This is a window on a dwelling at the Crow Creek Historic Gold Mine. It is a working gold mine where you can go and pan for gold out of Crow Creek. As a matter of fact, when we paid for our tickets to get in, the gentleman who sold them to us said he and his dad were able to get about $30,000 worth of gold out of it the previous year.
When I saw the house and the window, I thought this could be a really cool photo. However, I wanted to rearrange the axes and other items to balance it out. Well, since I could not do that physically, I shot the photo in order to do it via Photoshop. I shot wide enough to capture the items I wanted and then did my thing when I got back home.
If you roll your mouse over the image, you will see the original. I took a lot of liberties, but it was fun trying my hand at more stuff to see how I could make it turn out.
I did all of the following to it:
- Moved the axe on the right closer to the window
- Removed the items that looked like boxes behind the lace curtains in the right two lower panes of glass by copying the lace shades in the bottom left two window panes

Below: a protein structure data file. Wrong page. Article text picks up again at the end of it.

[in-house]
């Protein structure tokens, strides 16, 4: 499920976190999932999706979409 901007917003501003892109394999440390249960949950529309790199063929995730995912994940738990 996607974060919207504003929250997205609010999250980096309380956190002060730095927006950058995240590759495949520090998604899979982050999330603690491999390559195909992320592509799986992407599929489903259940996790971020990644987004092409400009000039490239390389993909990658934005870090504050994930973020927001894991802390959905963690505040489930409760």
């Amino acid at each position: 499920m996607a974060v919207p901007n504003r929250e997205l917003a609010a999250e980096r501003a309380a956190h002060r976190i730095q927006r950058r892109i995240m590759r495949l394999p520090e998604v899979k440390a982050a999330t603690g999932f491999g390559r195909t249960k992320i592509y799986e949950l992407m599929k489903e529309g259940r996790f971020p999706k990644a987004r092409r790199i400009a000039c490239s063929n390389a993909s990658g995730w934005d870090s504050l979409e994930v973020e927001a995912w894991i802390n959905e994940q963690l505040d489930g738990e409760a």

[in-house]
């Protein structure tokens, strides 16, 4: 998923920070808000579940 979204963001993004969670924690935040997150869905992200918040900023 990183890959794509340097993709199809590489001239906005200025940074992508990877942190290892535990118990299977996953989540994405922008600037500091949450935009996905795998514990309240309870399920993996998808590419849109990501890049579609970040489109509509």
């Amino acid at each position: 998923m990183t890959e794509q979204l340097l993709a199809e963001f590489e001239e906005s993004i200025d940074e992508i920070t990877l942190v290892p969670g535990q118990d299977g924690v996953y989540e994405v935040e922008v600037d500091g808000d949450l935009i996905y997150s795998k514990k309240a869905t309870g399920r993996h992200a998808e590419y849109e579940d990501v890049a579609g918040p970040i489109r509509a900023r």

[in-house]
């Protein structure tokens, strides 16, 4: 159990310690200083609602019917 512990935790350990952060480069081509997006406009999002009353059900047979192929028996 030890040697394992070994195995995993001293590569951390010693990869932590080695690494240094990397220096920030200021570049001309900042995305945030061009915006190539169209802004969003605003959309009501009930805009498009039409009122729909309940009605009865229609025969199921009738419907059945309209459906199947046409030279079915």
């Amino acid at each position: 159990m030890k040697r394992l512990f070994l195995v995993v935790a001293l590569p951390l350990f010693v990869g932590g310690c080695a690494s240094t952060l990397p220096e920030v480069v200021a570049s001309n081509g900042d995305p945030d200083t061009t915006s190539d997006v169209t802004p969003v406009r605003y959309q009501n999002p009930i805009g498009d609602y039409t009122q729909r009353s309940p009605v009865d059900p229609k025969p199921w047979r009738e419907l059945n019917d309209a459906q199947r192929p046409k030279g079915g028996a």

- Copied the far left yellow flower in the flower box, flipped it horizontally and put it on the far right side
- Removed the square wood slats from above the top left of the window and copied in the right side and flipped that horizontally
- Warped the flower box to level it out
- Moved whatever that saxophone looking thing is from the far left of the original and put it just to the right of the window, between the window and the axe.
- Added some tonal contrast from Nik Color Efex 4 to bring out the detail in the whole scene
- Brushed in more tonal contrast to the red window as well as some bleach bypass to bring out more of the detail
- Increased the saturation of the red window
- Did even more serious tonal contrast and bleach bypass to the axes and the saxophone-looking things to really bring out the rust and give them a super rusty look
- Finally cropped the whole image to a 4:3 ratio to simplify it and get rid of some of the distracting elements on the edges
I think the final image has some nice symmetry, looks balanced and hopefully one cannot tell that all of that work was done to it, other than to maybe bring out some of the detail. If you ever want to arrange items in a photo and can't do it physically before the shoot, try to shoot the scene to where you can include the elements you want and then rearrange in post. You might get what you want.
I hope you enjoy the photo and thanks for dropping by.
(Click here for a higher-resolution version of the final image and click here for a higher-resolution version of the original.)
If you would like to purchase a print or digital copy of this image or any other, please contact me or visit my on-line gallery.
Camera - Fujifilm X-T1
Lens - Fujinon XF18-55mmF2.8-4 R LM OIS
Focal Length - 29mm
Aperture - f3.6
Exposure - 1/160
Metering mode - Multi-segment
Exposure program - Aperture priority AE
ISO speed - 200
Exposure bias - 0 EV
Tripod - No
HDR - No
# of brackets - NA